Africa is not the cradle of humankind: that’s the claim by a group of scientists who’ve just published what they describe as evidence of pre-human remains found in Eastern Europe (Greece and Bulgaria). The fossils in question belong to Graecopithecus freybergi, and are a little more than seven million years old. This would make them the world’s oldest hominin fossils.
It would also re-root the human evolutionary tree in Eastern Europe, away from Africa. This runs counter to a great deal of evidence which suggests that humans originated in Africa.
Dr Julien Benoit, a vertebrate palaeontologist and palaeobiologist who has worked extensively on the African continent and was not part of the European research team, chatted to The Conversation Africa about the findings.
This new research suggests that Greece, not Africa, should be calling itself the cradle of humankind. Do you think that’s accurate?
Extraordinary claims need extraordinary evidence to support them. The African origin of humankind (Hominini) is currently supported by two really important elements.
Firstly, thousands of hominin fossils have been found on African soil since the first fossil African hominin, Australopithecus africanus, was discovered in South Africa in 1924.
Nearly a century of fossil findings has followed, chronicling the complete evolution of hominin on African soil. These fossils range from the Sahelanthropus, which lived between six and seven million years ago in what is today Chad, to the earliest Homo sapiens from east Africa.
Secondly, our closest ape relatives, the Chimpanzees and the Gorilla are also from Africa. Our last common ancestors lived somewhere between eight and 12 million years ago, which strongly suggests that the origin of humankind is deeply rooted in Africa. This leave little room for a putative European origin.
Any study that counters this consensus would have to provide very strong evidence and perfect methodology to support its claim. In my opinion, this article doesn’t meet those criteria.
For starters, the material isn’t well preserved. It consists mostly of a jaw with no complete teeth preserved. That’s a problem because the teeth’s anatomical characteristics are the most important element when classifying any primate, including humans.
The authors claim that the jaw’s fourth premolar root is similar to that of a hominin’s. This is not a character that is conventionally used in palaeoanthropology, especially because not all hominins have similar tooth roots. This character is rather variable – and the authors go on to acknowledge this – so it’s unreliable for classification.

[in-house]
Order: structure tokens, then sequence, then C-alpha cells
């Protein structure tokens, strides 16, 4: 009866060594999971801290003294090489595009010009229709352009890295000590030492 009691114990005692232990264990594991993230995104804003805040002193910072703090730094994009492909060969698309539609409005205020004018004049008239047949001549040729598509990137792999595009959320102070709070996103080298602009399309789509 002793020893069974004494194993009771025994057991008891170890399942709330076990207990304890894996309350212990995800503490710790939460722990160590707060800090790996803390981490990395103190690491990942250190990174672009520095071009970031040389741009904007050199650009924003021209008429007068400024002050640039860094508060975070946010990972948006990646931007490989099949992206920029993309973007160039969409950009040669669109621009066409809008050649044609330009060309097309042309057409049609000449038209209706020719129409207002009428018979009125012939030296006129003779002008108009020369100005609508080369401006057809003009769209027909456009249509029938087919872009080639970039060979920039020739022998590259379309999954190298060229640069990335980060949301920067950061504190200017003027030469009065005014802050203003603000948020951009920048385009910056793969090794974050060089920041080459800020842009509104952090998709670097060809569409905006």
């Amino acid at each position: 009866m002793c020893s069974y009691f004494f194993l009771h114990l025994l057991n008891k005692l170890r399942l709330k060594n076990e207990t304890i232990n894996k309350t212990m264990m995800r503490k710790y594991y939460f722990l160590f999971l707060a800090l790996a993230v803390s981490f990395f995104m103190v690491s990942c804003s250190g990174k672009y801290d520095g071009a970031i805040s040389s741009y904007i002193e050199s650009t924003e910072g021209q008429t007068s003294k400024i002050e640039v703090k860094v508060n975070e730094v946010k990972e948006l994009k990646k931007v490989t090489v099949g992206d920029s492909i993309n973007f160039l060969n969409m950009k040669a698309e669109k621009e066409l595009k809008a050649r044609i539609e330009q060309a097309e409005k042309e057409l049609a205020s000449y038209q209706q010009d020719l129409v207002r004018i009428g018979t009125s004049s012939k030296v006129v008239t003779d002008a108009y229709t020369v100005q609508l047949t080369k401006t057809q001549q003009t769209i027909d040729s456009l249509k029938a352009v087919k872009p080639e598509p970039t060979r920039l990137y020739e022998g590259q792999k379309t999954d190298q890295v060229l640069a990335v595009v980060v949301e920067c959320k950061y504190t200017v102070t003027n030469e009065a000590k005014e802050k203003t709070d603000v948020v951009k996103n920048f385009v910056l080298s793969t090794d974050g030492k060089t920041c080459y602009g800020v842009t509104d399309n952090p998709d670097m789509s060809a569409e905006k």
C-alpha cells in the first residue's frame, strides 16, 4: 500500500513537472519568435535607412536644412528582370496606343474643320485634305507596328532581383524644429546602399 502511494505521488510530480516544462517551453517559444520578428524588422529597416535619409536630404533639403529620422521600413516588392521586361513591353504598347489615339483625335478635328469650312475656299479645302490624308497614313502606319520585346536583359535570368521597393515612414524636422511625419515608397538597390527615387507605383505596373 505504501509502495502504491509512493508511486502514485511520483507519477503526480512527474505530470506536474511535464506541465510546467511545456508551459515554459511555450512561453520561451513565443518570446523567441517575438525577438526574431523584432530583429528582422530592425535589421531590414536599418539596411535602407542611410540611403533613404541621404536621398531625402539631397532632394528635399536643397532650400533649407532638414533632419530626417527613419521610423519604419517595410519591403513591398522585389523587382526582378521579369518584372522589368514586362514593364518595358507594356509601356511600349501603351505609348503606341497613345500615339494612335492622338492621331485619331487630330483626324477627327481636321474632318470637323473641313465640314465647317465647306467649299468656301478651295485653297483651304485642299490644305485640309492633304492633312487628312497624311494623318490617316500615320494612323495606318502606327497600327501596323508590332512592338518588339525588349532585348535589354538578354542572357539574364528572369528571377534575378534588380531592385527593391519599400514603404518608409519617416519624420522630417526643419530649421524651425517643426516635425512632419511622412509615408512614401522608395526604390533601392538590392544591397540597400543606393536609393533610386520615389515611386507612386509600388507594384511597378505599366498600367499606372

They also argue that the small size of the incomplete canine tooth (as suggested by the size of its root) would put this fossil close to hominin ancestry. This is based on the assumption that hominins are the only apes with small canines. This, again, is not true. In Europe, where apes have a very rich fossil record, there’s an ape called Oreopithecus which has small canines but is not related to humans at all.
This is an example of independent, parallel evolution: when one species evolves similarities to another without being related to it. For instance, dolphins look like fish, but they’re not. This is probably the same thing for Graecopithecus and hominins.
I agree with many of my colleagues, who think that this new jaw represents an Ape species that is not related to humans. It might belong to a species like Oreopithecus, which evolved human-like features – such as the fusion of the fourth premolar roots and small canines – in parallel to our lineage.
Finally, the study is lacking a phylogenetic analysis. This is a statistical method used to reconstruct a reliable evolutionary tree. To say that a fossil species is an early hominin without performing this kind of analysis is like giving the result of an equation without actually doing the maths.
What sort of further research and clarification is needed to confirm or debunk this theory of European origins?
A phylogenetic analysis is crucial. This is a way to reconstruct the evolutionary tree of species and to address the hypotheses of any relationship between them.
It will allow scientists to assess this fossil jaw’s real position in the evolutionary tree of Primates and to actually test if the similarities observed between Graecopithecus and hominins were acquired independently or were inherited from a real common ancestor.
And if their claim turns out to be true, would that mean we need to totally rewrite history?
The theory that humankind originated in Europe is an old one. It was abandoned after 1924 when the first Australopithecus was discovered in South Africa.
Since then, thousands of fossils have been found around Africa that strongly support the “African origins” hypothesis. Even if this new fossil actually turns out to be a hominin, it would only be an outlier – like a drop in the ocean. It would change very few things, because much more and far better preserved material would be necessary to totally disprove the African origin of humankind.
It would open a brand new area of research, but would not change textbooks.
Julien Benoit, Postdoc in Vertebrate Palaeontology, University of the Witwatersrand
This article was originally published on The Conversation. Read the original article.